Although the connection between cold cream and a college degree seems remote, the University of Syracuse was so impressed with the Arden “cult of beauty” that it gave her an honorary degree. The French government gave her the Legion of Honor for promoting beauty in that birthplace of modern beauty. Some people, however, find it easy to be restrained in praising her, for Miss Arden sometimes displays the autocracy of genius. She lavishes praise one minute and condemns the next. Working for her has been likened to going all the way around a revolving door.
She wants no part of impulsebuying psychology that holds the future of cosmetics is largely in the supermarkets. “They’re making fools of the business,” she says, remembering the days when department stores had to vie for the honor of selling Arden products. The notion that any cosmetics can make a woman into a quick-change artist goes against the Arden grain. For more than half a century she has preached that beauty begins wdthin a woman: its foundations arc good health and a peaceful mind. Add careful grooming and well-chosen clothes and you have the secret ot the beauty that endures.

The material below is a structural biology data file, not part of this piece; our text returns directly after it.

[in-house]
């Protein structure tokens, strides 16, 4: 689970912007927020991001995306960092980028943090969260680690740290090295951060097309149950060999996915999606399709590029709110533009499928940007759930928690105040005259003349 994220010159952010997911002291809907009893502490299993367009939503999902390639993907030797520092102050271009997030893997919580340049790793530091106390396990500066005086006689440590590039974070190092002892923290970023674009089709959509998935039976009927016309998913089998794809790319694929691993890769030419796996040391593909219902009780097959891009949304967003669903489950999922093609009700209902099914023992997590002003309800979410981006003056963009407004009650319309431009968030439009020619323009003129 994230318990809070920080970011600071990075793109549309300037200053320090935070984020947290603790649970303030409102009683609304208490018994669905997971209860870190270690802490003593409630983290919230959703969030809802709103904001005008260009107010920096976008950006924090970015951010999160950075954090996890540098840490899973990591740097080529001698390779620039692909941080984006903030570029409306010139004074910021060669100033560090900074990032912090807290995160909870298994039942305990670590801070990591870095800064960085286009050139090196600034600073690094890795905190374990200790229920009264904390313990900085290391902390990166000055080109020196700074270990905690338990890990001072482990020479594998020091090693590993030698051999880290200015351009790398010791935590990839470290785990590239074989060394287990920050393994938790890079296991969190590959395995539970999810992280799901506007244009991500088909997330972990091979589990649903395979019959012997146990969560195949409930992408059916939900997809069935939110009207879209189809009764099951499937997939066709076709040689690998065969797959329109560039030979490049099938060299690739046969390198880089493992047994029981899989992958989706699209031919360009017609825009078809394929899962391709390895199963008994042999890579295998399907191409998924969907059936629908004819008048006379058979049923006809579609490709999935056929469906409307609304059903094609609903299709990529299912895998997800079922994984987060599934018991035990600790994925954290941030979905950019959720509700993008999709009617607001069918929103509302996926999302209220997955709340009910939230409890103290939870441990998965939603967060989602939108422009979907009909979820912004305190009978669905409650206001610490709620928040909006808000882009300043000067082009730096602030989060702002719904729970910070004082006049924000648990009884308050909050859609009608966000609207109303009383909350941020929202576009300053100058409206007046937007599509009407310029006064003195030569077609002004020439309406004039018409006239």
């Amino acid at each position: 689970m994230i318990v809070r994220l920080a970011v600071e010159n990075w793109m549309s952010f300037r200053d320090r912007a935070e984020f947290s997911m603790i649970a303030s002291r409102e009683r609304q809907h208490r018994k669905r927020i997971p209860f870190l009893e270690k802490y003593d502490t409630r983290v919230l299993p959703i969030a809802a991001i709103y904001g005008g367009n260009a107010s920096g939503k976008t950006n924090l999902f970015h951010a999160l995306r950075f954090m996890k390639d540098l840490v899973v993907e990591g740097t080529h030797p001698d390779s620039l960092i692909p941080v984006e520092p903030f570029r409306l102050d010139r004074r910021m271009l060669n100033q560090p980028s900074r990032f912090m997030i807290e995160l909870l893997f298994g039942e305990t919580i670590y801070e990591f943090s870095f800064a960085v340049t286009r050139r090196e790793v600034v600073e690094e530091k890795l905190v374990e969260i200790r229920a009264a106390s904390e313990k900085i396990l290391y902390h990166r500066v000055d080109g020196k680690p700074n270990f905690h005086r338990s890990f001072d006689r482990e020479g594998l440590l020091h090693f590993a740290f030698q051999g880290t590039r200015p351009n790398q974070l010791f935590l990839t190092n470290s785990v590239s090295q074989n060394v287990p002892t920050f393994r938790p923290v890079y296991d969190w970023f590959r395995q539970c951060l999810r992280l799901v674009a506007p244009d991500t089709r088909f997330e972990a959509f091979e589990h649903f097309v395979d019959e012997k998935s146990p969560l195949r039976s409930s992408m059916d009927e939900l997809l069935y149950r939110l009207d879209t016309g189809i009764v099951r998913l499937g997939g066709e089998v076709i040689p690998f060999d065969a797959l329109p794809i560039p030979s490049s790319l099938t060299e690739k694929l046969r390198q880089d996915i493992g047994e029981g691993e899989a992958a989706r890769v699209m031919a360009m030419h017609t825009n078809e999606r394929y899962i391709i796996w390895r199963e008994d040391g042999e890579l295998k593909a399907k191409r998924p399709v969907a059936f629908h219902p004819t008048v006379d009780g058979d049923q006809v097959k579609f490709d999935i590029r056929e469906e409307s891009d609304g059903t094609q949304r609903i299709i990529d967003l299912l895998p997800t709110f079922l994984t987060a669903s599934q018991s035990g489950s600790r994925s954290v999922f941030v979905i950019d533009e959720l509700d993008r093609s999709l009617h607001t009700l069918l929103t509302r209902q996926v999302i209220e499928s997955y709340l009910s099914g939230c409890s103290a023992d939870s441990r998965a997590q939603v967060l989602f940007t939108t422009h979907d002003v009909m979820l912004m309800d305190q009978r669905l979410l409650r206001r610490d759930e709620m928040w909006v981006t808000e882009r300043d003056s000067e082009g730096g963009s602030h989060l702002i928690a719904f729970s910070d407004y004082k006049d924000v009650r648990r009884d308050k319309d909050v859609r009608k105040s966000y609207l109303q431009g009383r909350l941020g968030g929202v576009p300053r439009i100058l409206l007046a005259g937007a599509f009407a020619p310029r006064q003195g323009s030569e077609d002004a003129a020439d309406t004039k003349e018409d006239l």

The philosophy is put to the test at two swanky Arden holiday resorts, each known as Maine C hance Farm, where wealthy women spend two weeks following individually prescribed diets and exercises as well as a busy round of riding, tennis, howling, badminton and swimming. For eight hundred dollars a week, patrons forget the cares of life, concentrate on the business of beauty, sip cocktails of vegetable juice instead of alcohol and make do on just a thousand calories a day.
The first Maine C hance, opened in 1934 at Mt. Vernon, Maine, became a summer resort, and for winter treatment she offered her followers a fifty-acre farm near Phoenix, Arizona. To this oasis trooped such notables as Clare Boothe Luce, Perle Mesta, Doris Duke, Edna Ferber and Ethel Barrymore. Mamie Eisenhower came, too, and that put Maine Chance Farm on the front pages, especially since President Eisenhow'er made a 2,945-mile detour on a flight back to Washington to let his wife off.